In countries where they are found, the P2Mk2 and the P4Mk1 are often refered to as the P4Mk1 and P4Mk2. I will follow that convention here.
P4Mk1&2 are round plastic-cased anti-personnel blast mine. With a very low metal content, these mines are difficult to detect with many metal detectors. The picture below shows the metal content (the twisted length of thin shear-wire shown in the clear plastic inside the top of the mine should be included).
Manufactured in Pakistan, they have been found in Afghanistan, Angola, Eritrea, Ethiopia, Pakistan, Somalia, India and
The mine casings are usually brown or green, with a yellow ring between the top and bottom halves. Arming caps are reported to be white, and screw over the entire top of the mine. They can be replaced to effectively neutralise a mine after arming. In Sri Lanka, most mines are disarmed by unscrewing the base of the mine, so removing the detonator and booster. When enough pressure is applied to the circular pressure plate on top of the mine, the shear-wire is broken releasing the sprung firing pin into the friction sensitive detonator. The mines are used as the initiators of several of Pakistan's Anti-Tank mines.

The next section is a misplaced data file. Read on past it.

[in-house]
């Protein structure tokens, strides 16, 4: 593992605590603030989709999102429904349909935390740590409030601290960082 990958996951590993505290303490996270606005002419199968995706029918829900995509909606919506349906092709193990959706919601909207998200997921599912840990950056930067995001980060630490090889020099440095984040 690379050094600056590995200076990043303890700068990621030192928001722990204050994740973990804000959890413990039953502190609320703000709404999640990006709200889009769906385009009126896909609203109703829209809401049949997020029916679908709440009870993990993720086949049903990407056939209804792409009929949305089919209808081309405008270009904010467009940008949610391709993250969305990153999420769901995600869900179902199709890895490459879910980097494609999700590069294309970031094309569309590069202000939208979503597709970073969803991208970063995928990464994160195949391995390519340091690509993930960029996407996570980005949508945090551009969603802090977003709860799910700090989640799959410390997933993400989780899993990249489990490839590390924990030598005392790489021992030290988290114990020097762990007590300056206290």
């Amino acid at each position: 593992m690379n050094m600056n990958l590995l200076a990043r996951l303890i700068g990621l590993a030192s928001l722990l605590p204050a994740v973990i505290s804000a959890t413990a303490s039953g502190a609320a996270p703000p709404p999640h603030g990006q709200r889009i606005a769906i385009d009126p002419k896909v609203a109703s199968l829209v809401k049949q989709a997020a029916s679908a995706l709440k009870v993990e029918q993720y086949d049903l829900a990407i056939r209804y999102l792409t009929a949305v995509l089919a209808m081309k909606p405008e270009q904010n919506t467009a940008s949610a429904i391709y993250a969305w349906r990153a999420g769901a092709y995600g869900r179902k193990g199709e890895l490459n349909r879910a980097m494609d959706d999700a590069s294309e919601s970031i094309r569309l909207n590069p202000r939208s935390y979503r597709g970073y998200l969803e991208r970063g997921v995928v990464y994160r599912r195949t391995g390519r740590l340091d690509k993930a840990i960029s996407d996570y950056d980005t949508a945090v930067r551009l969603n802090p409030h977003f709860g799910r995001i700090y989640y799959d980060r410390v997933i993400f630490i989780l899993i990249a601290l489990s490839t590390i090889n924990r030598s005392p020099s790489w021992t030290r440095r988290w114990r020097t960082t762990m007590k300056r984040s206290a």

Main charge: 30g Tetryl
The picture shows two P4Mk2 mines. In the foreground is the baseplate with the booster/detonator assembly, and a separated detonator. The pressure plate of the mine on the left is depressed, showing that it has functioned without detonating. This has occurred in many (more than 50% of those I have personally seen) of the P4 mines recovered in Sri Lanka (and which were later disarmed by unscrewing the baseplate). When the baseplate is unscrewed the detonator is visible and frequently shows the hole made by the firing pin entering it. This can be seen in the picture below.
Pakistan is not a signatory of the Ottawa Convention banning the sale and transfer of anti-personnel blast mines. Since 1997, these mines (and all other minimum metal designs) should have been supplied with "detection rings" (washers) to aid metal-detection.